It is a basic legal principle that property owners and listing brokers have a duty to warn persons lawfully on the property of dangers that are known by the owner or broker, but are not apparent to visitors. Not so for obvious dangers. A key defense to claims for the failure to warn of a danger is that the danger was “open and obvious,” namely one that a “reasonable person” would be expected to discover. The obviousness of the danger itself is a substitute for a verbal or written warning. That defense has now been overshadowed by a 2013 decision of the Supreme Judicial Court, Dos Santos v. Coleta, that imposes on a landowner a “duty to remedy” known dangers.
Historically, for the defense that a condition was “open and obvious” to apply, it was not necessary that the injured person had actually noticed the condition or ignored a known danger. It was sufficient that a “reasonable person” who was exercising “due care” would have noticed the condition. The general principle applied to all types of hazards where it is claimed that the defendant failed to warn the plaintiff, such as where there was a loose stair tread; that there was a wobbly handrail; that there were live exposed electrical wires; or about the danger from construction debris. Where the danger was obvious, there was no need to post a warning sign or to alert a person verbally.
Not “Obvious” in All Claims
The May 2013 decision of the Supreme Judicial Court, Dos Santos v. Coleta, reflects a willingness of the Court to impose liability, despite the long-standing “open and obvious” defense. In Dos Santos the SJC ruled that the fact that a danger is “open and obvious” is not a defense to all claims against a property owner for negligently failing to eliminate a dangerous condition. In Dos Santos, the plaintiff suffered serious injuries when he unsuccessfully attempted a back flip into an inflatable pool from a trampoline that had been set up adjacent to the pool in the backyard of a two family home. He landed on his head. The pool was only 2 feet deep.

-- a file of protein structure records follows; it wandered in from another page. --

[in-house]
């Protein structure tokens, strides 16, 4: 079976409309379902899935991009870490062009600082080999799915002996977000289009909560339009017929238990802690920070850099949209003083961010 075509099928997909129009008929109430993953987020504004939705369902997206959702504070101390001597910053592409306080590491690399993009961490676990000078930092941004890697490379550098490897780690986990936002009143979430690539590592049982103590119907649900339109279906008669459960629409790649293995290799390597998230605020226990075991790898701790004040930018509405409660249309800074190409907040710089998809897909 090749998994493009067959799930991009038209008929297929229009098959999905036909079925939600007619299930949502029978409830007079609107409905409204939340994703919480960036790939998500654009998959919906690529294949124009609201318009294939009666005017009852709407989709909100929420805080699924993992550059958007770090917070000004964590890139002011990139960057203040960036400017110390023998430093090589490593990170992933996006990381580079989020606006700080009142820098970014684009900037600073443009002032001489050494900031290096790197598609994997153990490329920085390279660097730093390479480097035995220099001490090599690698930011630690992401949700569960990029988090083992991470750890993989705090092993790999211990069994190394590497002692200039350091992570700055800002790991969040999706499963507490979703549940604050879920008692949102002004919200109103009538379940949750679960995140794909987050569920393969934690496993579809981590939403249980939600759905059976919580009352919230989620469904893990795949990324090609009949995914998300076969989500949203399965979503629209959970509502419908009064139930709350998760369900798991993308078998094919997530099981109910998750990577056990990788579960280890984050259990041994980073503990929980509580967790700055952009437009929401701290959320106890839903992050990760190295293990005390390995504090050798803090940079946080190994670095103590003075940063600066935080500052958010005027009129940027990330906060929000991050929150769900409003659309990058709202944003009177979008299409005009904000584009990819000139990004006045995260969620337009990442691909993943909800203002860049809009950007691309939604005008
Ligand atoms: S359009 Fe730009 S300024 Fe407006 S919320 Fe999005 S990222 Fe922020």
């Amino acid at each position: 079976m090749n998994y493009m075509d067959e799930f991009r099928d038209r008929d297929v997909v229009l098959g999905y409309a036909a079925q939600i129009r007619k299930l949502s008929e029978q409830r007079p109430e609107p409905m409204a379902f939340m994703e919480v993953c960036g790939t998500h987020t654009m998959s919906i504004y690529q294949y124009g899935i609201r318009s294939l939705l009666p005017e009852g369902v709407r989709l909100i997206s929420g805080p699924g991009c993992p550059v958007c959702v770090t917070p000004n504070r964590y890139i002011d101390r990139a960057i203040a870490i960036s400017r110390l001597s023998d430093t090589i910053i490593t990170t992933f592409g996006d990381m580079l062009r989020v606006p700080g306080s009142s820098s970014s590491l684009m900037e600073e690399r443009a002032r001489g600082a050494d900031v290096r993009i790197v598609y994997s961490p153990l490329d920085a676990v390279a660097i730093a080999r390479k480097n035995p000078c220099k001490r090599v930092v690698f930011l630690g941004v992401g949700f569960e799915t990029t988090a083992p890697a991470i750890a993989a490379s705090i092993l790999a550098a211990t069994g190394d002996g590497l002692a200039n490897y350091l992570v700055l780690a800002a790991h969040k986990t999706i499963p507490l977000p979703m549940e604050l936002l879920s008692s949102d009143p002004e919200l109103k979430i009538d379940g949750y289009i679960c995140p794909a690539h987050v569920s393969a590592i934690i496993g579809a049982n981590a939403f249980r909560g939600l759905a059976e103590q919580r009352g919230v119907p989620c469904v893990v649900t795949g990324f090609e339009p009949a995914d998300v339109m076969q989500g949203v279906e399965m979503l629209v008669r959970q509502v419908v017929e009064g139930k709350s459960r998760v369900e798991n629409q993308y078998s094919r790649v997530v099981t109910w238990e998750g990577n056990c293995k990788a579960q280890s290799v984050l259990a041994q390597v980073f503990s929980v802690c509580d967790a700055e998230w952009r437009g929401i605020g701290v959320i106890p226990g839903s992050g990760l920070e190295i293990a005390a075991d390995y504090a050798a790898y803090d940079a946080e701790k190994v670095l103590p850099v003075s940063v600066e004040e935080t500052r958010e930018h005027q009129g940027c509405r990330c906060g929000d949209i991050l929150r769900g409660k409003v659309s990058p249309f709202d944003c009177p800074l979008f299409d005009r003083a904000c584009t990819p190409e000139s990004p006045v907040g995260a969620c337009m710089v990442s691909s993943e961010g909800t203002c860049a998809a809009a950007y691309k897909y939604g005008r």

Dos Santos had rented one side of the two family house, in which the owners, the Coletas, had occupied the other unit before renting it too. Dos Santos claimed that the Coletas were negligent in setting up the trampoline next to the pool and failing to warn him of the danger. The trampoline had been a gift to the Coletas’ son. The pool itself had written warnings in six languages, including Portuguese, warning against diving into it. At trial the jury found that the Coletas were not liable. The Appeals Court upheld the judgment, but the Supreme Judicial Court reversed. The SJC ruled that “a landowner has a duty to remedy an open and obvious danger, where he has created and maintained that danger with the knowledge that lawful entrants would (and did) choose to encounter it despite the obvious risk of doing so.” Essentially, the SJC ruled that a landowner has a “duty to remedy” the dangerous condition where it is foreseeable by the landowner that a visitor may encounter the known danger despite its obvious nature.